Family : Ogcocephalidae
Text © Giuseppe Mazza
English translation by Mario Beltramini
The Ogcocephalus radiatus Mitchill, 1818 belongs to the class of the Actinopterygii, the ray-finned fishes, to the order of the Lophiiformes, species often characterized by the presence of an illicium, a sort of a fishing rod on the head like the well known Angler (Lophius piscatorius) that has given the name to the group, and to the family of the Ogcocephalidae, present in the tropical and subtropical seas, but Mediterranean, with animals having a body very flattened ventrally that move on the bottom, even at 2000-4000 m of depth, with fins transformed in legs.
The name of the genus Ogcocephalus comes from the Greek “ogkos (Ογκος) = spine, extension, curvature and “Chefalò” (Κεφαλή) = head, with reference to the first dorsal fin it has on the head, rightly transformed in a small line, whilst the genus radiatus, from the Latin rayed, evokes the arrow-shaped the pointed body.
It is a tropical fish of the Caribbean area, present in the Gulf of Mexico, including also the south-eastern coast of Florida, the Bahamas, Cuba, the Virgin Islands and further south, the waters of Trinidad and Tobago close to Venezuela.
It is a benthic species present, seen the family, in relatively shallow waters as usually it does not exceed the 70 m of depth. It is often found semi-sunken into the sand and the rubble of the corals, along the edge of the reefs but also on the muddy bottoms where it stays motionless waiting for its preys.
The Ogcocephalus radiatus may be 38 cm long and seen from above it might be thought to be a strange club with its flay abdomen and the joints of the pectoral fins opening like arms on the sides forming on the head a sort of big triangle, whilst the pelvic fins, in an advanced position, are reduced to stumps for walking on the bottom. With such premises it is clear that the modest caudal fin and the rayed part of the pectorals are not sufficient to allow it to swim correctly. At most, these serve as balance when falling, for holding tight to the madrepores thus not sinking into the mud.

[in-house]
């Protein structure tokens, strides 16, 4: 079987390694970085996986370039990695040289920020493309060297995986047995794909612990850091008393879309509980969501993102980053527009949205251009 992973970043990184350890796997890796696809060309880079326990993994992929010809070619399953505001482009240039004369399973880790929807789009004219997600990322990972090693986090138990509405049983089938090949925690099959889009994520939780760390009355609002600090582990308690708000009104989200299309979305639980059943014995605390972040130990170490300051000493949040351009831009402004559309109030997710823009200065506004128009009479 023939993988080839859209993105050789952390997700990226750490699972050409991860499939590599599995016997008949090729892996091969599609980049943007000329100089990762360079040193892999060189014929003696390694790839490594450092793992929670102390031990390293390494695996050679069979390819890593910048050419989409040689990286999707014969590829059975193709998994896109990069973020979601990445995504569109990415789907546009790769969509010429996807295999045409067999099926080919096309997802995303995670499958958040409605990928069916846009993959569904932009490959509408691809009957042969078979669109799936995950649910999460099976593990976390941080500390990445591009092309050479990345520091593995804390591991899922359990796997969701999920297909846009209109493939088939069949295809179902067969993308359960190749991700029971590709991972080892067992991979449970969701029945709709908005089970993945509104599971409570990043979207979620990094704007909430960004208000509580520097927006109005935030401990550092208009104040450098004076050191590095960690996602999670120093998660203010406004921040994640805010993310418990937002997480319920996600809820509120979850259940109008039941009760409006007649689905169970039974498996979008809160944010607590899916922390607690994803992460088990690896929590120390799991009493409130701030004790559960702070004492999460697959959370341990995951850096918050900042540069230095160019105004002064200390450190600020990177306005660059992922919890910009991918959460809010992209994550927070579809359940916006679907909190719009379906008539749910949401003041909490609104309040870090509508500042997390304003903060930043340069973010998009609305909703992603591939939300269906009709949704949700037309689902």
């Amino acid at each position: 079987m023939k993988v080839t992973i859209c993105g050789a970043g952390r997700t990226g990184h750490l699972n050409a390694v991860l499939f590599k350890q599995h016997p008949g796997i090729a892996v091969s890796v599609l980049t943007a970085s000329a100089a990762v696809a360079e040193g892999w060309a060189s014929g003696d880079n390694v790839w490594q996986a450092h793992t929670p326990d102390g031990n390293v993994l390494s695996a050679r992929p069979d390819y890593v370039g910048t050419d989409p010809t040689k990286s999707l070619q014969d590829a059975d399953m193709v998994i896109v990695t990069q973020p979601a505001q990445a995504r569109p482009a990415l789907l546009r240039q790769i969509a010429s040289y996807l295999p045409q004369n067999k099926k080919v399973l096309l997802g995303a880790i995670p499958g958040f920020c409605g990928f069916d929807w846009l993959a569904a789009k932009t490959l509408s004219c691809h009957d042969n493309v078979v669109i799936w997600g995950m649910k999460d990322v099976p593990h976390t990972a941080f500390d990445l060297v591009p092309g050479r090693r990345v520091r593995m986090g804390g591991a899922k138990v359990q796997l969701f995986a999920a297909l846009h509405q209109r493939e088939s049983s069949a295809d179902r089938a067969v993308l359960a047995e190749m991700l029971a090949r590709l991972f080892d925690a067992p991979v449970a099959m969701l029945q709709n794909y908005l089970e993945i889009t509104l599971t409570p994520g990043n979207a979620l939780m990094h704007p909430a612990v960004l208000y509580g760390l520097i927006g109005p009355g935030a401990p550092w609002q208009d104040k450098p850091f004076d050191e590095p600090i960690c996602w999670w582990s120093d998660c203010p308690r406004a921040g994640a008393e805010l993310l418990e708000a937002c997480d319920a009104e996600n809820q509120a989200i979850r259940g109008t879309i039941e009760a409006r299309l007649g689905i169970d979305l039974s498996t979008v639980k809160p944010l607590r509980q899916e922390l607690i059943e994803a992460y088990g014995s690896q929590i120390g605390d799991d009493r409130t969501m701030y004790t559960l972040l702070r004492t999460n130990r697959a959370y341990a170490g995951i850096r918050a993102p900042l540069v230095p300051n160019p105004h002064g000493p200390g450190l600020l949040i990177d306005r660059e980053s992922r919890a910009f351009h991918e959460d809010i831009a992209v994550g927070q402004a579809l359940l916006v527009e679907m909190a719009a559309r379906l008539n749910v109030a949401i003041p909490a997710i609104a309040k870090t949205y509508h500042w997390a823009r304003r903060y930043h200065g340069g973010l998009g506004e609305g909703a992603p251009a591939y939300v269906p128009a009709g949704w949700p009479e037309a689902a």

The skin, rich of bulges, has no scales with a very variable camouflage colouring, usually brown with dark dots edged in white and scattered reddish spots as recites the English vulgar name of Polka-dot batfish, that is Bat fish Polka dotted. The abdomen is pink and the pectoral fins are orange yellow.
The mouth, very low, appears circular when opening, just bending outwards, for seizing the preys.
Nothing to see with the giant fauces of the Atlantic stargazer (Uranoscopus scaber) who misleads in a similar way the preys moving the tongue bent outwards, or that greedy of close relatives such as the Antennarius pictus, with whom the Ogcocephalus radiatus shares the mobile frontal line with a small tuft, here reduced to the minimum terms but able to emit a smell that appears attractive for the preys.
On the back stands a small symbolical fin and in the whole the appearance is thorny, with more or less prickly and more or less toxic asperities.
Polka-dot batfish nourishes of small fishes but also of small crabs, shrimps, molluscs and worms it finds on the bottom. Camouflaged as it is, it almost keeps waiting for the prey, intrigued by the bat, enters its mouth, moving only when it sees a predator coming, in which case it sinks into the sand quickly with strokes of the pectorals.
The reproduction of this species is still to be studied but a low resilience is hypothesized .
The index of theoretical vulnerability index hence today (2019) marks 58 on a scale of 100.
Lophius radiatus Mitchill, 1818.